“And eliminate the other,” said Kaiyen.
“Regrettably,” said Balin, not sounding very regretful. “However, I was pleased to hear Young Kobi Saio was rescued by none other than you, Captain Kaiyen. What were you doing in our territory anyway?”
“Hunting,” said Kaiyen.
“Balin of Cella,” said Sai Thayne. “I’m honored you have graced my chamber with an apology on your father’s behalf, however, that is not your reason for being here.”
“Very sharp, High King of Zire,” said Balin, his voice sounding amused. “I come to propose an arrangement.”
“An arrangement?” It was the King’s turn to sound amused. “You do understand that we are ready and willing to go to war for my son’s safe return to his rightful homeland. My apologies, but I’m not in the mood for arrangements.”
“Open war could cause another civil rebellion in Zire,” said Balin. “No doubt you know that. But what of a Futari Duel?”
“A Futari Duel?” said Kaiyen. “From the duels of old? A fight to the death between the strongest warriors of two nations?”
“The same,” said Balin. “Except, since we’re trying to have the least amount of bloodshed, let’s just duel until someone lays unconscious or admits defeat. I, the strongest warrior of Cella in my father’s stead, will go against your strongest warrior. I think the up and coming Trayn Saio would be a great fit. The winner keeps Raili Saio.”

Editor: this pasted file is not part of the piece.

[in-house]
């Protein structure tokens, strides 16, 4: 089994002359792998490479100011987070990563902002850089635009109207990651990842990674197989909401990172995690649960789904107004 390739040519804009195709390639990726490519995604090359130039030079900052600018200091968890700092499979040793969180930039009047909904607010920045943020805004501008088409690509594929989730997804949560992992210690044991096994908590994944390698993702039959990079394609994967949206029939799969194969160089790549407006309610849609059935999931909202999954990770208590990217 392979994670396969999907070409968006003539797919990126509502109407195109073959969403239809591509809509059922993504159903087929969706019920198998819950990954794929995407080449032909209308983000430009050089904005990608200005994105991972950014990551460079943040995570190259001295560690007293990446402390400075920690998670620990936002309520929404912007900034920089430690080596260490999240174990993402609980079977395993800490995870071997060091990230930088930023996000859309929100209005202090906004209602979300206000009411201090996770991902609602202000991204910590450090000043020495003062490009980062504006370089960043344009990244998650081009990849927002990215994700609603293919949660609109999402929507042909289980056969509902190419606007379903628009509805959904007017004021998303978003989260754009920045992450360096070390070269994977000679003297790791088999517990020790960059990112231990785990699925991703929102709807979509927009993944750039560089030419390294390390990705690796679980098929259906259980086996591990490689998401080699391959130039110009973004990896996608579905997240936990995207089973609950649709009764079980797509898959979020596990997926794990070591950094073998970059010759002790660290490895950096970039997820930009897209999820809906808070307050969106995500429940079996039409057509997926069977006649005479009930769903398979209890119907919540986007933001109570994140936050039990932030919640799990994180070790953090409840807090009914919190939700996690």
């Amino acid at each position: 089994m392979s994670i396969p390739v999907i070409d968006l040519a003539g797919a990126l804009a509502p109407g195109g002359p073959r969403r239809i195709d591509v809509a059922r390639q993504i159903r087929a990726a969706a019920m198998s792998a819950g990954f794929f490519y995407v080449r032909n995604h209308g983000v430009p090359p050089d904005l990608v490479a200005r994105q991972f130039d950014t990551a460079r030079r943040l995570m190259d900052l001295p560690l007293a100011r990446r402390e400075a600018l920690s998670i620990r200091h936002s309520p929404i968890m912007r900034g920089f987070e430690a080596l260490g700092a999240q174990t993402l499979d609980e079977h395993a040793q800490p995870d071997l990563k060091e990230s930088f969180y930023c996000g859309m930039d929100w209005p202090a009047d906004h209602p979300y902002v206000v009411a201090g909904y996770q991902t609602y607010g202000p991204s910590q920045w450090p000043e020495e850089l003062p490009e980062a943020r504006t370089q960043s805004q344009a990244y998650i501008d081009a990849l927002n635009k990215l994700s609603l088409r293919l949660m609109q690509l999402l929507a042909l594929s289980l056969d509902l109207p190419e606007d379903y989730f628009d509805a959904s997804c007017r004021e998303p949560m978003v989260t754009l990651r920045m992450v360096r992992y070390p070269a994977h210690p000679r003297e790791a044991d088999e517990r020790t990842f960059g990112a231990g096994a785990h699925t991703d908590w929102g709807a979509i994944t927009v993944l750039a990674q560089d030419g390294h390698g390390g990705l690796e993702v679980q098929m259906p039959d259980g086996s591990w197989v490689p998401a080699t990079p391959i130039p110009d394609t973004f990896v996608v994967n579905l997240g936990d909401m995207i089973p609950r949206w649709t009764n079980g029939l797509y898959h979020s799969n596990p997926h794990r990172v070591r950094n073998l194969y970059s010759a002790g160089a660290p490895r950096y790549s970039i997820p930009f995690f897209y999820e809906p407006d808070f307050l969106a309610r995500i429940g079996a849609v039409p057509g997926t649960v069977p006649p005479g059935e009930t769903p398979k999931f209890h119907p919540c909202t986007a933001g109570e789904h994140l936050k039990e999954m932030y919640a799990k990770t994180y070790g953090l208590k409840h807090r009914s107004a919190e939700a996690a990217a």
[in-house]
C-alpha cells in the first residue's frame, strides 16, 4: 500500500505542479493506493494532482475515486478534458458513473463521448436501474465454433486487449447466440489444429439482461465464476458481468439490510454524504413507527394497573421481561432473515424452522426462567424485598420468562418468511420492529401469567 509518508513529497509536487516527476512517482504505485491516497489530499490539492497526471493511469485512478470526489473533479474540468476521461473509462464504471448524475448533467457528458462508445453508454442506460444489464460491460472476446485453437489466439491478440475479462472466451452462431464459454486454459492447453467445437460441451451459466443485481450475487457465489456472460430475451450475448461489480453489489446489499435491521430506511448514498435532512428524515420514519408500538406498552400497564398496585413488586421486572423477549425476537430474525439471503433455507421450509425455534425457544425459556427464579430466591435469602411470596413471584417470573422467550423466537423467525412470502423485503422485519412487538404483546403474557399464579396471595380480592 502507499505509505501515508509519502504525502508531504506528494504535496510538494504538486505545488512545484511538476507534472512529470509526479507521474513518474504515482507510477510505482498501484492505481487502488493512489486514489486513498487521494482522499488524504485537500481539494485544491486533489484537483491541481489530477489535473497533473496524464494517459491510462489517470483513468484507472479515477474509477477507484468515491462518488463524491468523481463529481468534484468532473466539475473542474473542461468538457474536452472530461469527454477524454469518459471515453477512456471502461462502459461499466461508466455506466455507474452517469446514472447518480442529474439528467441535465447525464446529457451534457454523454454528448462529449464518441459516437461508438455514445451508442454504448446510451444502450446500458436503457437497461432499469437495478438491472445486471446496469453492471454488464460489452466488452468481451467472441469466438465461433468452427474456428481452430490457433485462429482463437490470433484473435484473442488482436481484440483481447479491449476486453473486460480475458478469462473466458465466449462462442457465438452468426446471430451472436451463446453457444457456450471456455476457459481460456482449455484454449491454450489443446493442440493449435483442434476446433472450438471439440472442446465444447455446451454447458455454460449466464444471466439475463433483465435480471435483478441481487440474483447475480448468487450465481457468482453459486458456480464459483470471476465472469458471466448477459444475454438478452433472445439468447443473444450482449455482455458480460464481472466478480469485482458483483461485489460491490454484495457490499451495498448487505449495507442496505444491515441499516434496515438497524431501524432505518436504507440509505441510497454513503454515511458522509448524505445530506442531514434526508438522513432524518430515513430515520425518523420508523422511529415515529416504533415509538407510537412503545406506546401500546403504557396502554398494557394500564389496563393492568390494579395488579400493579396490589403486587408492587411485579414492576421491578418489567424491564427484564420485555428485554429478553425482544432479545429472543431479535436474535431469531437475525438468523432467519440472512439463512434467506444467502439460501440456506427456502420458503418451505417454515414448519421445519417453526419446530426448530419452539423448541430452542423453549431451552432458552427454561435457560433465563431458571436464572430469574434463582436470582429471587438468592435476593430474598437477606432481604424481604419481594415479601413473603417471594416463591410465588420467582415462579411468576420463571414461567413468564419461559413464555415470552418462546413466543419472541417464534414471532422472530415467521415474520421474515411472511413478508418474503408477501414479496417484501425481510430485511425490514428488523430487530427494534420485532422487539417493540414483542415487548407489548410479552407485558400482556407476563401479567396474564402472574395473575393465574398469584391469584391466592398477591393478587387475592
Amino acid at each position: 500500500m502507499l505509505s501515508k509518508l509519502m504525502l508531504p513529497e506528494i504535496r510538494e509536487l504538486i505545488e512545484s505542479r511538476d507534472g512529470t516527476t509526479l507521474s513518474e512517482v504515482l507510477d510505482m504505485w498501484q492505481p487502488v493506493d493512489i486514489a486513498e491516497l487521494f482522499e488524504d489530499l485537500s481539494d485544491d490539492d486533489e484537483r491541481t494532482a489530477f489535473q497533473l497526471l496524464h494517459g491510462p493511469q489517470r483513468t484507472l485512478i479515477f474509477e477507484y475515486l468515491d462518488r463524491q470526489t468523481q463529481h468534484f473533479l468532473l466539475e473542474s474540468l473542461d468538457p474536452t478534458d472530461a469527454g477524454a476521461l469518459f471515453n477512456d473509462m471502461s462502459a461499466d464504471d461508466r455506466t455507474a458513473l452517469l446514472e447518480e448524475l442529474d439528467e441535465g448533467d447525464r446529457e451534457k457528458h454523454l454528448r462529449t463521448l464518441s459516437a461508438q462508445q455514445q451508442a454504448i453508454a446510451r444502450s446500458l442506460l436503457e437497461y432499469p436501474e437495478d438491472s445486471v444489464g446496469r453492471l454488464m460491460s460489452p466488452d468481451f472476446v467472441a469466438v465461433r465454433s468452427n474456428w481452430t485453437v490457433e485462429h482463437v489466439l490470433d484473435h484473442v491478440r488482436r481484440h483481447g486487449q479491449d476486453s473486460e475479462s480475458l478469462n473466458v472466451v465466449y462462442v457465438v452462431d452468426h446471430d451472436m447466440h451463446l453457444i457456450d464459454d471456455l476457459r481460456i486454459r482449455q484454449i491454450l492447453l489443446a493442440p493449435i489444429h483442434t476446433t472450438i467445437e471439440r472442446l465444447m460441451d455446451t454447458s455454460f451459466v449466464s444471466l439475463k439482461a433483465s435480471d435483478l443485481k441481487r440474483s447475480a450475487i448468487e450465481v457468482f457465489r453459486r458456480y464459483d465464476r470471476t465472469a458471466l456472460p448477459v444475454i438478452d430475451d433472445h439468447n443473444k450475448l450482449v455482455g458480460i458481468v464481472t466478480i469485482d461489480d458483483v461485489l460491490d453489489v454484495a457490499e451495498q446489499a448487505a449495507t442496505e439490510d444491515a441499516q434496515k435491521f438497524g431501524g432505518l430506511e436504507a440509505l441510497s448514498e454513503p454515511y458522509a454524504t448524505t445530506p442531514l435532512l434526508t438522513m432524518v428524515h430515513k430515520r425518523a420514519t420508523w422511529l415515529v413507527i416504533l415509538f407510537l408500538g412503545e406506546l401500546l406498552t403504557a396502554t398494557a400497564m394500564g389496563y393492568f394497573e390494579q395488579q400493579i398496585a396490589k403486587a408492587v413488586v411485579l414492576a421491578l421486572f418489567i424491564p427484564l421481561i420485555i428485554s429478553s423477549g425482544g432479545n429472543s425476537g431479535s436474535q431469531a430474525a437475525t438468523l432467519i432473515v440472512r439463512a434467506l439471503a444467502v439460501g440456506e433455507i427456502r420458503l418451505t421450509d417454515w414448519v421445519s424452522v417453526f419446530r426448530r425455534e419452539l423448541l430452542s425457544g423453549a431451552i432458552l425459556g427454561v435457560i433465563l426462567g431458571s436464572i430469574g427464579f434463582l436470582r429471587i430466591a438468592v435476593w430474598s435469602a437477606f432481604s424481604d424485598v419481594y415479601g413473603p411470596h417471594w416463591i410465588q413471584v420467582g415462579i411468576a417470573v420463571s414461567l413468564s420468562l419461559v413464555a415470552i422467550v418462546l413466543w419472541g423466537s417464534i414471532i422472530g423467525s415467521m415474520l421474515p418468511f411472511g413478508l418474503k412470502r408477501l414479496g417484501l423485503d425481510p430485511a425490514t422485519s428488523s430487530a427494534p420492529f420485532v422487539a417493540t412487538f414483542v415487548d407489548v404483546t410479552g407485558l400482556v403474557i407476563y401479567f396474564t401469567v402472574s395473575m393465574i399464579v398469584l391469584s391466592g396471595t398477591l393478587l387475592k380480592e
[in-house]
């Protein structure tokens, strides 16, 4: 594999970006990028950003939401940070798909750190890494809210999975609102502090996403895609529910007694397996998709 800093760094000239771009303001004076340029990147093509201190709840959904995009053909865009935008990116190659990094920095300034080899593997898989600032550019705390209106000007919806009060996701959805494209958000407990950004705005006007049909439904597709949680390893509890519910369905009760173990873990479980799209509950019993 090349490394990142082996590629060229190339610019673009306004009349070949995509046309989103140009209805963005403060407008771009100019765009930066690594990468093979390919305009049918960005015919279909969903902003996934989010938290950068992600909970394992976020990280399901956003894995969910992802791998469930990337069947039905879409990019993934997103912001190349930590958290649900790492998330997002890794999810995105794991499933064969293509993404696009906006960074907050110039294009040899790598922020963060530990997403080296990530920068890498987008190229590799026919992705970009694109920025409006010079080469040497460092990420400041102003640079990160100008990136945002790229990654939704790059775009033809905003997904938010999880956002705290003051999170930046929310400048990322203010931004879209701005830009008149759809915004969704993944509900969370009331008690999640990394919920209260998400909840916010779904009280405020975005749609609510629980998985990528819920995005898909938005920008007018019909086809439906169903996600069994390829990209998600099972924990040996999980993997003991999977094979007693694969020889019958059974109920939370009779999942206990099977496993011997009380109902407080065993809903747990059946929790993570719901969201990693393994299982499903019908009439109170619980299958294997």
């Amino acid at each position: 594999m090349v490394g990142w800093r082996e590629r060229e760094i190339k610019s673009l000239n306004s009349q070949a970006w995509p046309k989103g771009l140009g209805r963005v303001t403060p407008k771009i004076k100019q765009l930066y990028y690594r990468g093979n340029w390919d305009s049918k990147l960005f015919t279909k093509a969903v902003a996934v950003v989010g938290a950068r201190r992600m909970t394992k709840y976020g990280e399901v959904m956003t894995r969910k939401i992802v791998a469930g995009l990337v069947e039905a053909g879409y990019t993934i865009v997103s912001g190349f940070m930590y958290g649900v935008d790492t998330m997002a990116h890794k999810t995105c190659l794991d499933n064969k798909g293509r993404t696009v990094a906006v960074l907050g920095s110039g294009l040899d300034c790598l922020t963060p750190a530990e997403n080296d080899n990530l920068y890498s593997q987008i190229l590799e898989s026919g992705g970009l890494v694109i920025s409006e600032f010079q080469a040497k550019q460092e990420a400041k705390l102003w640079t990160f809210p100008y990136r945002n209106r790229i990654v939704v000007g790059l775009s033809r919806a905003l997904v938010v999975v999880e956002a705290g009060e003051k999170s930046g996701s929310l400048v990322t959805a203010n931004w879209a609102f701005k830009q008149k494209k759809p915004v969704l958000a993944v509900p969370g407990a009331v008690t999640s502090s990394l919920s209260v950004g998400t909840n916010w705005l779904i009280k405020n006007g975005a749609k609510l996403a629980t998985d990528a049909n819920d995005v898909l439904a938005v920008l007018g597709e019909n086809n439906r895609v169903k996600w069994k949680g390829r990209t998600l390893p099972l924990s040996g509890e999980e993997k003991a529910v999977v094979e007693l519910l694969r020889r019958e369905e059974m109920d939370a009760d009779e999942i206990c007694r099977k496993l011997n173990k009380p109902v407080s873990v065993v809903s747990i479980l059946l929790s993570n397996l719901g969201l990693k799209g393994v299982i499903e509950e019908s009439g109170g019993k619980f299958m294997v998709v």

“What makes you think,” said Kaiyen, his voice icy, “Raili Saio is yours to bargain with?”
“Well, he is in our custody at the moment, and only my father and I know his true identity,” said Balin coolly. “He’s receiving only the best care in our Healing Chamber. Due to my father’s condition, I’m giving the orders now. I could, I don’t know, change a few circumstances. Make things a bit more, uncomfortable, for our Royal Guest?”
“You have so much power,” said Bran. “Why don’t you just release him now?”
“Be not fooled by my presence here. I haven’t forgotten where my loyalty lies,” said Balin. “Although I may not agree with my father’s methods, I do understand his reasoning. You are weakened by the loss of your dear son and his power. We are strengthened by it. I’m giving you a noble chance to retrieve your prince without bloodshed. I know, as do you, that going to war, with a twin on each side, is likely to destroy both of our kingdoms. I’m sure we both want to avoid that.”
Silence filled the room. “I will agree to the Futari Duel under the conditions that the duel continues until someone admits defeat or is knocked unconscious. If someone is killed, the killer forfeits the duel. Furthermore, the winner of the duel claims Raili.”
“Splendid! It will be held inside the Great Coulee in seven day’s time at the noon hour,” said Balin. “However, one more agreement must be made. Kobi Saio is not to attend.”